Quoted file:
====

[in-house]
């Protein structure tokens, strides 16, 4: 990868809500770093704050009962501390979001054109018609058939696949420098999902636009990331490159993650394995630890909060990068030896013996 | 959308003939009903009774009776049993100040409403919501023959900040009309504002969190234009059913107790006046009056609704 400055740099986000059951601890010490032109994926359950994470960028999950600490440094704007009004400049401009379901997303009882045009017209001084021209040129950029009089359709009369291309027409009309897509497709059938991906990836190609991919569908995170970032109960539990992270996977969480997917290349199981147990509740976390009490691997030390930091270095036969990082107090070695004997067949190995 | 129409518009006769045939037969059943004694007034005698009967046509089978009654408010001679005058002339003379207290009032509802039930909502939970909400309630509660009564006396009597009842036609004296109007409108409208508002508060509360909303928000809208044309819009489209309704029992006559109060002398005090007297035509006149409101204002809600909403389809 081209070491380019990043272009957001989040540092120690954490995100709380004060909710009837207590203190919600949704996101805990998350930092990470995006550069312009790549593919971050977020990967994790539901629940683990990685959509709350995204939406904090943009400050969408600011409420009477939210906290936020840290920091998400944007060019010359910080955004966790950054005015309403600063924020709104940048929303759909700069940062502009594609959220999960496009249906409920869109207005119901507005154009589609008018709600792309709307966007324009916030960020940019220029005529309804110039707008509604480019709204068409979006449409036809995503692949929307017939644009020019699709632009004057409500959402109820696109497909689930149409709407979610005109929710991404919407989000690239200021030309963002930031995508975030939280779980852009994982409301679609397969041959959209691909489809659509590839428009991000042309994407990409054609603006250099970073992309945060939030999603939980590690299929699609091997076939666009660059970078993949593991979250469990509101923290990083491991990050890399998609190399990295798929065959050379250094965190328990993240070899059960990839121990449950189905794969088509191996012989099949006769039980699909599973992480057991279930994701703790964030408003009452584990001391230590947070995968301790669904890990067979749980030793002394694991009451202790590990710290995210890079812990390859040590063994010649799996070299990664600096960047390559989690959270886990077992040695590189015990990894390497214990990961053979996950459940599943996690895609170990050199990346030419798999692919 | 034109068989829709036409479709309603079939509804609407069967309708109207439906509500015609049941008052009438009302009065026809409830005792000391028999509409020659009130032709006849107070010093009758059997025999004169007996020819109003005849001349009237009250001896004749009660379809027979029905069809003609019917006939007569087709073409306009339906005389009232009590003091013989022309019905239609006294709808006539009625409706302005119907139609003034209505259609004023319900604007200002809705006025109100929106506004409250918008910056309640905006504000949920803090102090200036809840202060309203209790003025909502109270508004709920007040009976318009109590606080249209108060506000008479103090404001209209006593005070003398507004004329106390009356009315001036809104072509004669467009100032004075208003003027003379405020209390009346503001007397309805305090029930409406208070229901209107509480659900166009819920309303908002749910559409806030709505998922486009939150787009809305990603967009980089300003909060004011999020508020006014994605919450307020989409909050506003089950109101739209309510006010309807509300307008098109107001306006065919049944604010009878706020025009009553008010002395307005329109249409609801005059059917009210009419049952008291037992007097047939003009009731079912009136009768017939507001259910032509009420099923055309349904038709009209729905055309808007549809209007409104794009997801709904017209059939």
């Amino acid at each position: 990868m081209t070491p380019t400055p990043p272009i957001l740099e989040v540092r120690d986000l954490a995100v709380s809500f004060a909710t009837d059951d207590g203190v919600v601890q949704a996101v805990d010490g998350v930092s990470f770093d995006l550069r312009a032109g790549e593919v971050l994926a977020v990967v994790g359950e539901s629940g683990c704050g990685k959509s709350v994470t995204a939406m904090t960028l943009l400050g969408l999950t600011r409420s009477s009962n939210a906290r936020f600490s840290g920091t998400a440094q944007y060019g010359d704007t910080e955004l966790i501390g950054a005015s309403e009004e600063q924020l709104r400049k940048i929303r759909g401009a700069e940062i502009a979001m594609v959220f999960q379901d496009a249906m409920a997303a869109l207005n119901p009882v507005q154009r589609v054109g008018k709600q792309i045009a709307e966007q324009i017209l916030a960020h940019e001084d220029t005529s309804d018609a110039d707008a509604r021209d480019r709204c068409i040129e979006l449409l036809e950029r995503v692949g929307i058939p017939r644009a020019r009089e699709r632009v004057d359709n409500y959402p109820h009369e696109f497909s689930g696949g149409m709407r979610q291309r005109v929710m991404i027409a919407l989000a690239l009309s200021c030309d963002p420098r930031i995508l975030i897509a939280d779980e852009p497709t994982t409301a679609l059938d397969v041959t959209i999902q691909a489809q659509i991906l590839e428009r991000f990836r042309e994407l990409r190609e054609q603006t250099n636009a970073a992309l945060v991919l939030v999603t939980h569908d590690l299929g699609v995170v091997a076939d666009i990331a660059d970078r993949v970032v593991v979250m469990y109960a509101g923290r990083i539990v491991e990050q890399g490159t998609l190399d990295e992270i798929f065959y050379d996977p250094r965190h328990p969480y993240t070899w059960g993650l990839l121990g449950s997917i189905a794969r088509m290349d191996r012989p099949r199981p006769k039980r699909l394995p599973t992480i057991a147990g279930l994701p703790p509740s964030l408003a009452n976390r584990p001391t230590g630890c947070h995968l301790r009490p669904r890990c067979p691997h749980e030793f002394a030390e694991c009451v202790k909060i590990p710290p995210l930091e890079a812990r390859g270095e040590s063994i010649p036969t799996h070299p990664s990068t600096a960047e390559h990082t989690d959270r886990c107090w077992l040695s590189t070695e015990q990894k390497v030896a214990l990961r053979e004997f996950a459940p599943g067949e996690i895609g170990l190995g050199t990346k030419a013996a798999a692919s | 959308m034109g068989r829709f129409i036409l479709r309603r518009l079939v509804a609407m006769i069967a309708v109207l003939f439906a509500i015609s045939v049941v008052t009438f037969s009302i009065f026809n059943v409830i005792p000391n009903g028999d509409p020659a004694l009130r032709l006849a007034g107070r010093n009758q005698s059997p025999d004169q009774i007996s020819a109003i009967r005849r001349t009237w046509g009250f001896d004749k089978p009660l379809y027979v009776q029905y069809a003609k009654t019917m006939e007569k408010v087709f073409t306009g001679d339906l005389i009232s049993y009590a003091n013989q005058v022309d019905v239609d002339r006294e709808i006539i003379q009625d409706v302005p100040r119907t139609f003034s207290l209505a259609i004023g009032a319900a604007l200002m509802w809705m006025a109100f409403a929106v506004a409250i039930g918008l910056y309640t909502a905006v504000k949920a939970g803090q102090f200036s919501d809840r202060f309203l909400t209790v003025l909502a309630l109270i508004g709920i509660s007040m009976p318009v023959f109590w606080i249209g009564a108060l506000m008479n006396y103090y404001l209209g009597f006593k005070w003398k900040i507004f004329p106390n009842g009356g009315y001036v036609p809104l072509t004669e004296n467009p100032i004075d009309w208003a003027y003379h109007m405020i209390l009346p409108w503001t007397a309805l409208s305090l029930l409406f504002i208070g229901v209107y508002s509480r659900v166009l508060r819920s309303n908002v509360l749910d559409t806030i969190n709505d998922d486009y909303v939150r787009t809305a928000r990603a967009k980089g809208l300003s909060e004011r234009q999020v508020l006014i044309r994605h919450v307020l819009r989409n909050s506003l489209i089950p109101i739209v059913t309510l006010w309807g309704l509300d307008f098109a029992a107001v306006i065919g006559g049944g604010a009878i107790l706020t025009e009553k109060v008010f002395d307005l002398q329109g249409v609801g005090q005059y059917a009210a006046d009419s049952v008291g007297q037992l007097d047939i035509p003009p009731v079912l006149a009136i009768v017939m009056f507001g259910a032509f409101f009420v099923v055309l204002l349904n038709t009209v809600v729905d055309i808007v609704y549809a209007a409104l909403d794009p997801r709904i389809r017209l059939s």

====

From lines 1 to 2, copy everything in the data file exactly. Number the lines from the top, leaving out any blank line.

[in-house]
């Protein structure tokens, strides 16, 4: 990868809500770093704050009962501390979001054109018609058939696949420098999902636009990331490159993650394995630890909060990068030896013996 | 959308003939009903009774009776049993100040409403919501023959900040009309504002969190234009059913107790006046009056609704 400055740099986000059951601890010490032109994926359950994470960028999950600490440094704007009004400049401009379901997303009882045009017209001084021209040129950029009089359709009369291309027409009309897509497709059938991906990836190609991919569908995170970032109960539990992270996977969480997917290349199981147990509740976390009490691997030390930091270095036969990082107090070695004997067949190995 | 129409518009006769045939037969059943004694007034005698009967046509089978009654408010001679005058002339003379207290009032509802039930909502939970909400309630509660009564006396009597009842036609004296109007409108409208508002508060509360909303928000809208044309819009489209309704029992006559109060002398005090007297035509006149409101204002809600909403389809 081209070491380019990043272009957001989040540092120690954490995100709380004060909710009837207590203190919600949704996101805990998350930092990470995006550069312009790549593919971050977020990967994790539901629940683990990685959509709350995204939406904090943009400050969408600011409420009477939210906290936020840290920091998400944007060019010359910080955004966790950054005015309403600063924020709104940048929303759909700069940062502009594609959220999960496009249906409920869109207005119901507005154009589609008018709600792309709307966007324009916030960020940019220029005529309804110039707008509604480019709204068409979006449409036809995503692949929307017939644009020019699709632009004057409500959402109820696109497909689930149409709407979610005109929710991404919407989000690239200021030309963002930031995508975030939280779980852009994982409301679609397969041959959209691909489809659509590839428009991000042309994407990409054609603006250099970073992309945060939030999603939980590690299929699609091997076939666009660059970078993949593991979250469990509101923290990083491991990050890399998609190399990295798929065959050379250094965190328990993240070899059960990839121990449950189905794969088509191996012989099949006769039980699909599973992480057991279930994701703790964030408003009452584990001391230590947070995968301790669904890990067979749980030793002394694991009451202790590990710290995210890079812990390859040590063994010649799996070299990664600096960047390559989690959270886990077992040695590189015990990894390497214990990961053979996950459940599943996690895609170990050199990346030419798999692919 | 034109068989829709036409479709309603079939509804609407069967309708109207439906509500015609049941008052009438009302009065026809409830005792000391028999509409020659009130032709006849107070010093009758059997025999004169007996020819109003005849001349009237009250001896004749009660379809027979029905069809003609019917006939007569087709073409306009339906005389009232009590003091013989022309019905239609006294709808006539009625409706302005119907139609003034209505259609004023319900604007200002809705006025109100929106506004409250918008910056309640905006504000949920803090102090200036809840202060309203209790003025909502109270508004709920007040009976318009109590606080249209108060506000008479103090404001209209006593005070003398507004004329106390009356009315001036809104072509004669467009100032004075208003003027003379405020209390009346503001007397309805305090029930409406208070229901209107509480659900166009819920309303908002749910559409806030709505998922486009939150787009809305990603967009980089300003909060004011999020508020006014994605919450307020989409909050506003089950109101739209309510006010309807509300307008098109107001306006065919049944604010009878706020025009009553008010002395307005329109249409609801005059059917009210009419049952008291037992007097047939003009009731079912009136009768017939507001259910032509009420099923055309349904038709009209729905055309808007549809209007409104794009997801709904017209059939």